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Human Resources and Payroll in the Healthcare Industry

Aug 16, 2016 10:14:25 AM

             Hiring, training and managing staff can be difficult for any industry, but HR professionals in healthcare have a unique set of challenges. From dealing with problems such as high turnover, to ensuring payroll is compliant with federal and state laws, HR professionals must know how to deal with a variety of complex issues to ensure that their company follows all industry standards and rules.

               Healthcare employees are the backbone of the industry. Without physicians, nurses, and technicians, healthcare organizations would not be able to provide proper care to patients. But hiring and retaining good staff can be difficult. Turnover is high in many healthcare jobs, such as nursing, which reports an average turnover rate of 14%. Factors such as burnout, injury, and nurses moving into private practices all contribute to this higher rate of turnover. Many hospitals are trying to decrease stress among their nurses by using a variety of techniques from ensuring nurses take breaks throughout their shifts, to more unconventional programs such as knitting and pottery classes.

               In addition to dealing with higher burnout and turnover rates, hospitals, clinics, and other healthcare organizations also need to ensure their staff are properly trained, licensed, and authorized to work in the industry. Because many healthcare professionals often have certifications that they need to renew on a regular basis, employers must ensure that their staff is up to date on all their licenses to ensure they are not liable. Since employees in the healthcare industry are often working closely with hazardous equipment and materials, it is essential for staff to have proper safety training. And to ensure the safety of patients, management of healthcare organizations need to conduct thorough background checks on all potential new hires.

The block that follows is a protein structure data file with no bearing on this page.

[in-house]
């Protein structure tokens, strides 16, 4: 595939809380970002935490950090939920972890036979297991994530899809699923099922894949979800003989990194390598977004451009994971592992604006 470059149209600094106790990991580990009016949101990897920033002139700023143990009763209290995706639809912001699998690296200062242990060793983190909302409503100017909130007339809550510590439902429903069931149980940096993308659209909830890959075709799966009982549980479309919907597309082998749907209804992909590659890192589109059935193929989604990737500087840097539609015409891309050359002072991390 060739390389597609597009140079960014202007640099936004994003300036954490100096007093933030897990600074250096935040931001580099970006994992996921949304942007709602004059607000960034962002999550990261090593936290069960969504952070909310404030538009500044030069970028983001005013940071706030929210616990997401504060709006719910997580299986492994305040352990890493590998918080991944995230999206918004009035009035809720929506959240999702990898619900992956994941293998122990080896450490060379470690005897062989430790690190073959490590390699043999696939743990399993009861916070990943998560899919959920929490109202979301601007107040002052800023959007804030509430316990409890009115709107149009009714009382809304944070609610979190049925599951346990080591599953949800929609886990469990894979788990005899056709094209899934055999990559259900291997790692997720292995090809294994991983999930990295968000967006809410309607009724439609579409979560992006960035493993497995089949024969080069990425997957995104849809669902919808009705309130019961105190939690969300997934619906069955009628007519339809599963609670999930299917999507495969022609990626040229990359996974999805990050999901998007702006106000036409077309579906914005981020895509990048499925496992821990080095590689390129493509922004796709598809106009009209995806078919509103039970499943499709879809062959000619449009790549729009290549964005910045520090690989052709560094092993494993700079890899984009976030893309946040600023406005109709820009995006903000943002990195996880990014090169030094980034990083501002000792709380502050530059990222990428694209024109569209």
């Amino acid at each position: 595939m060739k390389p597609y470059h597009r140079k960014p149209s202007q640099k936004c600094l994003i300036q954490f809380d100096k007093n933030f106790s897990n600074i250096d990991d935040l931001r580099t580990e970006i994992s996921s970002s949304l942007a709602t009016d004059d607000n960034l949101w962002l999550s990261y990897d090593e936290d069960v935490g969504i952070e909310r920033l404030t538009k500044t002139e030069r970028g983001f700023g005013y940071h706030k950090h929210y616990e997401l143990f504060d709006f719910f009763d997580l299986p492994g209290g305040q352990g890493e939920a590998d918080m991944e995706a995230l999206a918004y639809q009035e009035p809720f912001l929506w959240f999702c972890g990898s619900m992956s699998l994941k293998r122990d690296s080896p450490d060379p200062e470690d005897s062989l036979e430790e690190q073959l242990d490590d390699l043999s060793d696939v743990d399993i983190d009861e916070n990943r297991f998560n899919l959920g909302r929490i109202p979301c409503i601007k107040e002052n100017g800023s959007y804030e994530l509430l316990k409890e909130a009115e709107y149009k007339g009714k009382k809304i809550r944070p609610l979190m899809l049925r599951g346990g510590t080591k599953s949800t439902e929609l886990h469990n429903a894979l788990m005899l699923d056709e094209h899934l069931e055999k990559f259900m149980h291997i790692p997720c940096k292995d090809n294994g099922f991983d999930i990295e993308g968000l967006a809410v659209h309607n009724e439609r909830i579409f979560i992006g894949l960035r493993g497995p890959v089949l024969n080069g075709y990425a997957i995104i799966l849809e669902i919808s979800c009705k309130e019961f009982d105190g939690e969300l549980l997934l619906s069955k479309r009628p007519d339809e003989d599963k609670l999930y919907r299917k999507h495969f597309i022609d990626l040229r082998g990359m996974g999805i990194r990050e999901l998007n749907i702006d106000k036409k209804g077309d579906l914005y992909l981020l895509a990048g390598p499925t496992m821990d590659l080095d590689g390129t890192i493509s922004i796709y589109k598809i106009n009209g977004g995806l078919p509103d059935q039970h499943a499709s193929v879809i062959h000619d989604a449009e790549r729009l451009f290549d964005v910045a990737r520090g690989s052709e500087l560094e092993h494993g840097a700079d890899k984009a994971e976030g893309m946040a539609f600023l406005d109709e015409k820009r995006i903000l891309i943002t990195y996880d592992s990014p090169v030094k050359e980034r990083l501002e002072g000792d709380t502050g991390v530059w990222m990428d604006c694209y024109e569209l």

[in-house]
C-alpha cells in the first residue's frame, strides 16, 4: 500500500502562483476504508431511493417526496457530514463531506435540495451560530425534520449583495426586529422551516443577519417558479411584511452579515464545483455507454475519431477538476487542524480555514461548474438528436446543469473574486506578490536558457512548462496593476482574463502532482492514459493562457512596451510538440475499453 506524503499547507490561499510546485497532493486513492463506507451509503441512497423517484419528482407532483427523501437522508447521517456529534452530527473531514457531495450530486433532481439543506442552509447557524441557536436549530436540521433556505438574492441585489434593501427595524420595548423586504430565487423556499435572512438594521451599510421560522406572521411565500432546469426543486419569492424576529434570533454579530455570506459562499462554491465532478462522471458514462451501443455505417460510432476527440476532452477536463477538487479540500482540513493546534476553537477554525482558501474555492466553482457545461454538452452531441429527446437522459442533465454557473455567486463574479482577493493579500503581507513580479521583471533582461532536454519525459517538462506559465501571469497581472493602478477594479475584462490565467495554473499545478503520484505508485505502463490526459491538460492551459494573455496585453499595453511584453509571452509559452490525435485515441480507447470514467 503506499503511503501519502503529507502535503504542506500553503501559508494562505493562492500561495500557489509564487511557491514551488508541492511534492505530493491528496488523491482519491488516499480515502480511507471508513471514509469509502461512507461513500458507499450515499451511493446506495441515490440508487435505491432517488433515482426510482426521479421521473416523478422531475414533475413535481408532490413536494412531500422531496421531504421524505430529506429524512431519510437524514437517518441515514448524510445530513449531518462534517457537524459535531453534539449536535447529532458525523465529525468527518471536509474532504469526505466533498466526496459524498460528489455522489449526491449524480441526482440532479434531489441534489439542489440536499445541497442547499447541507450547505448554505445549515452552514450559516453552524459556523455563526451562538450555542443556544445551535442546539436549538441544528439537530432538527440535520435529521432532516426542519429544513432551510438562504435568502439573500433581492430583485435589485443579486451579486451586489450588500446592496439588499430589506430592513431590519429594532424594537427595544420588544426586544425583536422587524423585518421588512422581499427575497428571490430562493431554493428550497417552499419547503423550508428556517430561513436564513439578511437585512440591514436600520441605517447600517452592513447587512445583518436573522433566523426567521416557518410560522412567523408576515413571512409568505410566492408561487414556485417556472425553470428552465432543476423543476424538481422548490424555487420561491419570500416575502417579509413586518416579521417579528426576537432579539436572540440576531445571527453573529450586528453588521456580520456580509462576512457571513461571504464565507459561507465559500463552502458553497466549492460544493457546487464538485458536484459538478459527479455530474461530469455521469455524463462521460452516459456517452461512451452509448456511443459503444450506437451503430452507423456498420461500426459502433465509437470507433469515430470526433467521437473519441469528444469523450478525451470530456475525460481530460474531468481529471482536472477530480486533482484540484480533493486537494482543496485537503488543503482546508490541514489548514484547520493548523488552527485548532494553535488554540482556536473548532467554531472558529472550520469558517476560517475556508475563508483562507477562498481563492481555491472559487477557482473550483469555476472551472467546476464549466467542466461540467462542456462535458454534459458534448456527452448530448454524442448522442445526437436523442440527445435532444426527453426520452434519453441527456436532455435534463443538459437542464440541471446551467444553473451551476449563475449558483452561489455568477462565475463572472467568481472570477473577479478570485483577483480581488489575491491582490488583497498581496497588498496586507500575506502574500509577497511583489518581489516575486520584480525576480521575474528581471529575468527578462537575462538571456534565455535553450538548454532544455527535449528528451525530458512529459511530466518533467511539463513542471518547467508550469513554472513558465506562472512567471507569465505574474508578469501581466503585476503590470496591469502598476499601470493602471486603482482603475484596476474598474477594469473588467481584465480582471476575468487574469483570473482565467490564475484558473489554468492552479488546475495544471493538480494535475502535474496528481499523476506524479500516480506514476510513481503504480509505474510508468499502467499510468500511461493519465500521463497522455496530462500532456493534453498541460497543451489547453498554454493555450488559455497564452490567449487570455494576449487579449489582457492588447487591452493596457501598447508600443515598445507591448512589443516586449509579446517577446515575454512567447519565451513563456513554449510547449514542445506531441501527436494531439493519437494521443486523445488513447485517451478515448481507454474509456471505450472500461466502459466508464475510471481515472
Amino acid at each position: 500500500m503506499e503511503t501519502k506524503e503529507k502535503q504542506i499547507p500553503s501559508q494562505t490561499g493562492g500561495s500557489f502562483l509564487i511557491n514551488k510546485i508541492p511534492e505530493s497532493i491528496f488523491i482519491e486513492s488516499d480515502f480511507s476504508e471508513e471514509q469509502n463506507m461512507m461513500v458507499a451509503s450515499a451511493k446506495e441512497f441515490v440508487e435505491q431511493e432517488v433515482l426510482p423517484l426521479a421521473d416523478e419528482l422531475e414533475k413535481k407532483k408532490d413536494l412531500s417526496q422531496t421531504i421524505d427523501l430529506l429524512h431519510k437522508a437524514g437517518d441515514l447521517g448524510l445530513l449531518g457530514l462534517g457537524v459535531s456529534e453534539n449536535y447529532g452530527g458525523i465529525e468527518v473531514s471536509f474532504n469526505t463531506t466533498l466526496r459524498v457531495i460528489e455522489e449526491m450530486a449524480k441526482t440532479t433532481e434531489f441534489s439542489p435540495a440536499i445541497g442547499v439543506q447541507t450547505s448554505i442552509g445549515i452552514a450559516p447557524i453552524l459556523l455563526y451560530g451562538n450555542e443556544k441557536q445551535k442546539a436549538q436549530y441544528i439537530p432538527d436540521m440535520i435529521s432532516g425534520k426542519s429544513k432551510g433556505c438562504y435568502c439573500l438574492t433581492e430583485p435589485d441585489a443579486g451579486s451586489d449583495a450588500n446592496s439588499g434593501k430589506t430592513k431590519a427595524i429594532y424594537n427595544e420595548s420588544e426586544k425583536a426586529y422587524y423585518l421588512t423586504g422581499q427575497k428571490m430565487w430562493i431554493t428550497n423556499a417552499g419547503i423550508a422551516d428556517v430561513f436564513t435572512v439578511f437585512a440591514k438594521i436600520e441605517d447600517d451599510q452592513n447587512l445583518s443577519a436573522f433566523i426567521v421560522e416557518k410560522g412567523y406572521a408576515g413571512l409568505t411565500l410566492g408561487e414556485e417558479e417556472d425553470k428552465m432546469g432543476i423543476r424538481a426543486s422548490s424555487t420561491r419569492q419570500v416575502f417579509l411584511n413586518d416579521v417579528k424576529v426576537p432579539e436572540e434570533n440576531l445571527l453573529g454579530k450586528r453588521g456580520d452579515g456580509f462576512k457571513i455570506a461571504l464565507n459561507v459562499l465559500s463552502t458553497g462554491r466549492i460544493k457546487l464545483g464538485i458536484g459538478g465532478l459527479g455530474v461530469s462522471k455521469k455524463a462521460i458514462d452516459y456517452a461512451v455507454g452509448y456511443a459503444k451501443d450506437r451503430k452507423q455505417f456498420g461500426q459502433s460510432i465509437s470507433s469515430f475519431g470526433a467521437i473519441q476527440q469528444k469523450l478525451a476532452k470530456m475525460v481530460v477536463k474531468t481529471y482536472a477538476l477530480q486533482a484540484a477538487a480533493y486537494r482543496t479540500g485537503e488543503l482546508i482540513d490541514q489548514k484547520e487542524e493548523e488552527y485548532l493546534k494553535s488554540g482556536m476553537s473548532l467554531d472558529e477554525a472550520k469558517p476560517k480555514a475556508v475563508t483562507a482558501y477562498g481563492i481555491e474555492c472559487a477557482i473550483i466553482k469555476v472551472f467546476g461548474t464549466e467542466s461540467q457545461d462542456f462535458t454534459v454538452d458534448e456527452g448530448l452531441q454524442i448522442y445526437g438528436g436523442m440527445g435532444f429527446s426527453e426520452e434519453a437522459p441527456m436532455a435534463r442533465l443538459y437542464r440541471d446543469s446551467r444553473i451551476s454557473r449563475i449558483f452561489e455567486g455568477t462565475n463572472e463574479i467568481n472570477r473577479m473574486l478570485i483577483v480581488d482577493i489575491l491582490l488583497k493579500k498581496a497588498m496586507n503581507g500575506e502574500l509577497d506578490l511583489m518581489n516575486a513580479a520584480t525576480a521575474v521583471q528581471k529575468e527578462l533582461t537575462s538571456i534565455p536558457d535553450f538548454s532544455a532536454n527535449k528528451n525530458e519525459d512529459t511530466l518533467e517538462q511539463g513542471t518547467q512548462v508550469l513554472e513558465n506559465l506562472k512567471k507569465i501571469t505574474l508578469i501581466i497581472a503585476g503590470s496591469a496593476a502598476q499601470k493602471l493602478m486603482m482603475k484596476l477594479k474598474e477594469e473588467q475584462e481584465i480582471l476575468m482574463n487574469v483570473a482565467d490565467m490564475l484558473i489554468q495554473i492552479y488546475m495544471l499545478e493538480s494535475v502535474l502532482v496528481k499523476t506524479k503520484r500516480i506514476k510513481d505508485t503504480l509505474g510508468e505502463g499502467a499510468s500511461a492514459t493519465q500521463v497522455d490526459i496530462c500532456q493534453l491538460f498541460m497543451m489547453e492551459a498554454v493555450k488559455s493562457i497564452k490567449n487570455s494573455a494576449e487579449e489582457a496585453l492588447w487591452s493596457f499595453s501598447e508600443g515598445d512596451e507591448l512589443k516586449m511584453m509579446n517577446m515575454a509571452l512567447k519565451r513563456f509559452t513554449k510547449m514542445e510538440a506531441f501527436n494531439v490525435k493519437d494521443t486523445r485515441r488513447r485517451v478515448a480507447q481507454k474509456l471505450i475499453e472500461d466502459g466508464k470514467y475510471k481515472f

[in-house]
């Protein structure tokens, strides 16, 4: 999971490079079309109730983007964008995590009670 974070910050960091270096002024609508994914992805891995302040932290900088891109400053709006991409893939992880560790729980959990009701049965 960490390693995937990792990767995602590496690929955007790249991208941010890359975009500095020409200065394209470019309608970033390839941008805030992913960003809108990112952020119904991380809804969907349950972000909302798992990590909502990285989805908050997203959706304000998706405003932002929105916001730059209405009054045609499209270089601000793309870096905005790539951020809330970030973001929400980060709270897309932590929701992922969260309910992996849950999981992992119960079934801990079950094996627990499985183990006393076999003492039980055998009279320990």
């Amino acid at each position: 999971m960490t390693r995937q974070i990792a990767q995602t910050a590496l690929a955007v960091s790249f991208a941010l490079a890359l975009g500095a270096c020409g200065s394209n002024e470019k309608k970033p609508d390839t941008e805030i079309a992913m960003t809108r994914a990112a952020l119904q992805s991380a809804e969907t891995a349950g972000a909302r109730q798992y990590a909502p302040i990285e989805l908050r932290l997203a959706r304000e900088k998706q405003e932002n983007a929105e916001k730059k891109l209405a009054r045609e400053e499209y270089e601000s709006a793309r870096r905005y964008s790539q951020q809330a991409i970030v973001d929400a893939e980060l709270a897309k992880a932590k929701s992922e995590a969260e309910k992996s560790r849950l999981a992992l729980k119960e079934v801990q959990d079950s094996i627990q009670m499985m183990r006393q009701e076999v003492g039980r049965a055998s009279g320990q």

Finally, the healthcare industry needs to tackle the complex topic of payroll. Many healthcare employees (such as nurses) often are associated with unions. This means that employers must be knowledgeable on topics such as union deductions and compliance with union rules. Also, many healthcare employees work overtime, have schedules that vary week by week, and work overnight shifts, so employers must ensure that they are legally paying their staff for all hours worked.

               Although managing employees is difficult, especially in the healthcare industry, these staff members are not only responsible for keeping their company afloat, but also for providing excellent care to patients. By ensuring the organization is compliant with both federal and state laws, as well as industry-wide standards, companies in this field can be confident their patients are receiving the best care possible.

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